(cycle (concat (repeat (dec nth) nil) [name])))
(def fizzes (make-seq "Fizz" 3))
(def buzzes (make-seq "Buzz" 5))
(def fizzbuzzes (make-seq "FizzBuzz" 15))
(def first-non-nil #(some identity %&))
;; a lazy seq of FizzBuzzes, Fizzes, Buzzes, and numbers
(def fizz-buzz-seq
(map first-non-nil fizzbuzzes fizzes buzzes (iterate inc 1)))
(defn fizz-buzz-range
"Returns FizzBuzz elements from start (inclusive) to end
(exclusive), where start defaults to 1."
([end] (fizz-buzz-range 1 end))
([start end]
{:pre [(< start end)]}
(->> fizz-buzz-seq
(drop (dec start))
(take (- end start)))
))
;; The fizz-buzz-range works well for continuous ranges as the original FizzBuzz problem.
;; This function is to satisfy the spec in the newsletter (ie. pass in integers that could
;; be non-continuous)
(defn fizz-buzz-alternative
[xs]
(doseq [x (map #(first (fizz-buzz-range % (inc %))) xs)]
(println x)))
(comment
(fizz-buzz-range 101)
(fizz-buzz-range 100 201)
(fizz-buzz-alternative [1 3 5 9 10 12 13 15])
)
(ns purely-functional-tv-challenges.n394-fizz-buzz
(:require [clojure.string :as str]))
(defn fizz-buzz-infinite-seq
"Infinite fizz buzz sequence where each element is either
\"Fizz\",
\"Buzz\",
\"FizzBuzz\",
or
a string representing a natural number"
[]
(let [fizzes (cycle ["" "" "Fizz"])
buzzes (cycle ["" "" "" "" "Buzz"])
fizzes-and-buzzes (map str fizzes buzzes)
ints-as-strings (->> (range) (map inc) (map str))]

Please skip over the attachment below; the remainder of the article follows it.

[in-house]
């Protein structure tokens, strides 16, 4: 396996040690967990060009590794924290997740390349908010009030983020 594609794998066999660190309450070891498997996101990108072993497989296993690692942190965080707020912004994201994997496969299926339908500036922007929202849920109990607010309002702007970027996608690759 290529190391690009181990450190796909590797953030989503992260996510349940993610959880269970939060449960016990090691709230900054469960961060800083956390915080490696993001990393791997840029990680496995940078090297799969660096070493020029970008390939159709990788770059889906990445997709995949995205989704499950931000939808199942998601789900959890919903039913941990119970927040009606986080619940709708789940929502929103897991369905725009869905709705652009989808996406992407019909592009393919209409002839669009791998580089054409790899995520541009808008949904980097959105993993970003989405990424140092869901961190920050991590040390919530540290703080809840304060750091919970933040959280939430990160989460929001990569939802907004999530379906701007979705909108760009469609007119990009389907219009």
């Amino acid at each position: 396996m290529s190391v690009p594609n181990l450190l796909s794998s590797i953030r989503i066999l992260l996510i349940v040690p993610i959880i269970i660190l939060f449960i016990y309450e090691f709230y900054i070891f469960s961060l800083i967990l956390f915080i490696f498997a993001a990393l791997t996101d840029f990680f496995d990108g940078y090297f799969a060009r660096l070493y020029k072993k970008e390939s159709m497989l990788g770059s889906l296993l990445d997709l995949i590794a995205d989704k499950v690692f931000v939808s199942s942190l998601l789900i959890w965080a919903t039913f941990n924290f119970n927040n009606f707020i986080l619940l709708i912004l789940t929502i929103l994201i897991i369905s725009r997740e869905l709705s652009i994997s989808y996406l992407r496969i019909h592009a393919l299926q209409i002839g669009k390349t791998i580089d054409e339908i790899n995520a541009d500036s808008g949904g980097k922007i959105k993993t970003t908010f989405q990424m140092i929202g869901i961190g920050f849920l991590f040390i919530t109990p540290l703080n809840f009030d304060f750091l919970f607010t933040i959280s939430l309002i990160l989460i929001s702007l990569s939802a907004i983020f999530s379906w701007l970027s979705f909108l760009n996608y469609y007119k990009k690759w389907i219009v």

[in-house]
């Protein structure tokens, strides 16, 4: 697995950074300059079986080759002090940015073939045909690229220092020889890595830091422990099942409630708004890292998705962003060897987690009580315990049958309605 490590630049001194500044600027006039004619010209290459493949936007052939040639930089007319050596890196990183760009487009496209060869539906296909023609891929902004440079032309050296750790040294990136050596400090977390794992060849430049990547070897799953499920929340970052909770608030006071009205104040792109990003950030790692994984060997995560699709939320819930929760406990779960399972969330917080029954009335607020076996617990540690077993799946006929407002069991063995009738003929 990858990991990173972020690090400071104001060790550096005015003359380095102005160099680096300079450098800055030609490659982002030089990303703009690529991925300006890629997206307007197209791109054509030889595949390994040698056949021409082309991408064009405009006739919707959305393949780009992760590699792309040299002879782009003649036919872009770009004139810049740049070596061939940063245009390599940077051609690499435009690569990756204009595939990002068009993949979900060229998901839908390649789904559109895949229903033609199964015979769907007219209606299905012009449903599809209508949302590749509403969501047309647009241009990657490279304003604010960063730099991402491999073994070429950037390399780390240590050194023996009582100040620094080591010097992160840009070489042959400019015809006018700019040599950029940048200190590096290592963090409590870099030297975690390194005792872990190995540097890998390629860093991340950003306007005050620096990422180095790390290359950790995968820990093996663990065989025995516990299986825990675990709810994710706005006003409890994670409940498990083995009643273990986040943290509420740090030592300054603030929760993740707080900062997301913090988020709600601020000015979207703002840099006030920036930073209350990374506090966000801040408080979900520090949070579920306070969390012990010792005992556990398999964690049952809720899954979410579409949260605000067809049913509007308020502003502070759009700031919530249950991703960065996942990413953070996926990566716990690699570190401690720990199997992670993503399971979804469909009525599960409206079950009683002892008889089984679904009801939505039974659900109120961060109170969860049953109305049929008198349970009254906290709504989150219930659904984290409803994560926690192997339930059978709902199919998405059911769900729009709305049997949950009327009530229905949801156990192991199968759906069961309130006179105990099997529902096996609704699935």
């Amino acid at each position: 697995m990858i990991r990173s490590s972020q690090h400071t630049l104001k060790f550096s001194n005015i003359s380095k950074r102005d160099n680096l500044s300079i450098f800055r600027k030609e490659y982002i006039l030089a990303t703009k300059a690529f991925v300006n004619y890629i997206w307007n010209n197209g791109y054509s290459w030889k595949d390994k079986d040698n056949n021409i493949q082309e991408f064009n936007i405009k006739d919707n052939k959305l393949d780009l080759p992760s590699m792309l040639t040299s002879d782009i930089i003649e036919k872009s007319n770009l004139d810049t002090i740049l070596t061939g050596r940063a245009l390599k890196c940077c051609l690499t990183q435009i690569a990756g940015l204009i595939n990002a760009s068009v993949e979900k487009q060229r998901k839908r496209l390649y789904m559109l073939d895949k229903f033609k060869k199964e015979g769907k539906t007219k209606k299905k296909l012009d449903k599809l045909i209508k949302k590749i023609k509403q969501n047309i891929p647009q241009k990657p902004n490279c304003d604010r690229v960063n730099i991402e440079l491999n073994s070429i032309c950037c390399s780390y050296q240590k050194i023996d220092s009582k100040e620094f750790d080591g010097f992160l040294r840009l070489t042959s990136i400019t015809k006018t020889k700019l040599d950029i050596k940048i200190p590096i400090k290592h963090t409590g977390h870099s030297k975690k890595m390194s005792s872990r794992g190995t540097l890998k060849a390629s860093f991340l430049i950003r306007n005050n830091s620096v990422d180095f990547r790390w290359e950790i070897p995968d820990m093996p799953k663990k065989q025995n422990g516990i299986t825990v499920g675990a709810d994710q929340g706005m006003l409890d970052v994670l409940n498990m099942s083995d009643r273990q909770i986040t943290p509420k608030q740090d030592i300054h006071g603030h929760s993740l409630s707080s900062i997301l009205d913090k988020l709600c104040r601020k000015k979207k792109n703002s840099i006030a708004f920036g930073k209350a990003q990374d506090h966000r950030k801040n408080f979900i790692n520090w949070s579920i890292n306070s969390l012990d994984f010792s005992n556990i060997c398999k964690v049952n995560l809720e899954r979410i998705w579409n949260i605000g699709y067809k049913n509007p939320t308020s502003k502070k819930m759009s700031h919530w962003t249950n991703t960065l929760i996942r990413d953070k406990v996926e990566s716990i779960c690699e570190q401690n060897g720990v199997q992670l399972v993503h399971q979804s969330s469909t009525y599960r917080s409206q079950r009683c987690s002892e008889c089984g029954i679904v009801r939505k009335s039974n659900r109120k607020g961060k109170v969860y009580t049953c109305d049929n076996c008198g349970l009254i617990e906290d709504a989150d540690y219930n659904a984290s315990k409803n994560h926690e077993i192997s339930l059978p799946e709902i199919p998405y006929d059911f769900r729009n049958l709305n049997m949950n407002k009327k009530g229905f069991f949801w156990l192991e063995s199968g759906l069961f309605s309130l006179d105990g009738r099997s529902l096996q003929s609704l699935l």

(->> (map vector fizzes-and-buzzes ints-as-strings) ; Seq of pairs of strings
; The line below is where the conditional sneaks in, because we check
; whether the element is a fizz/buzz/fizzbuzz or just a "normal" number.
; If it's a "normal" number then the fizzes-and-buzzes element will be blank.
(map #(drop-while str/blank? %) ,,,) ;
(map first ,,,))))
(defn fizz-buzz
"For each x in xs, print Fizz, Buzz, FizzBuzz, or the number itself, each
on a new line.
Assume all xs are 1 or greater."
[xs]
(let [fizz-buzz-seq (fizz-buzz-infinite-seq)]
(doseq [x xs]
(println (nth fizz-buzz-seq (dec x))))))
@KingCode

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@KingCode KingCode commented Sep 7, 2020

Replacing doseq with map:

(defn fizzbuzz [xs]
  (let [fizzers (cycle [nil nil "Fizz"]) 
        buzzers (cycle [nil nil nil nil "Buzz"])
        fizzbuzzers (cons nil (map #(seq (str % %2)) fizzers buzzers))]    
    (->> xs 
         (map (fn [x]
                (->> (or (nth fizzbuzzers (max x (- x)))
                         [x])
                     ((fn [s] (->> s (apply str) (str "\n")))))))
         (apply println))))
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@daveschoutens daveschoutens commented Sep 7, 2020

The instructions say 'loops and conditionals' are off-limits. Can you clarify what counts as a 'loop' for the purposes of this exercise? It seems like for might be out, but what about map, or other seq functions? (Or indeed, doseq)?

@e0d

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@e0d e0d commented Sep 7, 2020

(defn fizzbuzz [nums]
  (let [fizz ["Fizz"]
        buzz ["Buzz"]]
    (doseq [num nums]
      (let [out (str (str (get-in fizz [(mod num 3)])) (str (get-in buzz [(mod num 5)])))]
        (and (seq out) (println out))
        (or (seq out) (println num))))))
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@jeremyvdw jeremyvdw commented Sep 7, 2020

(defn fizzbuzz [xs]
  (let [fizz #(zero? (mod % 3))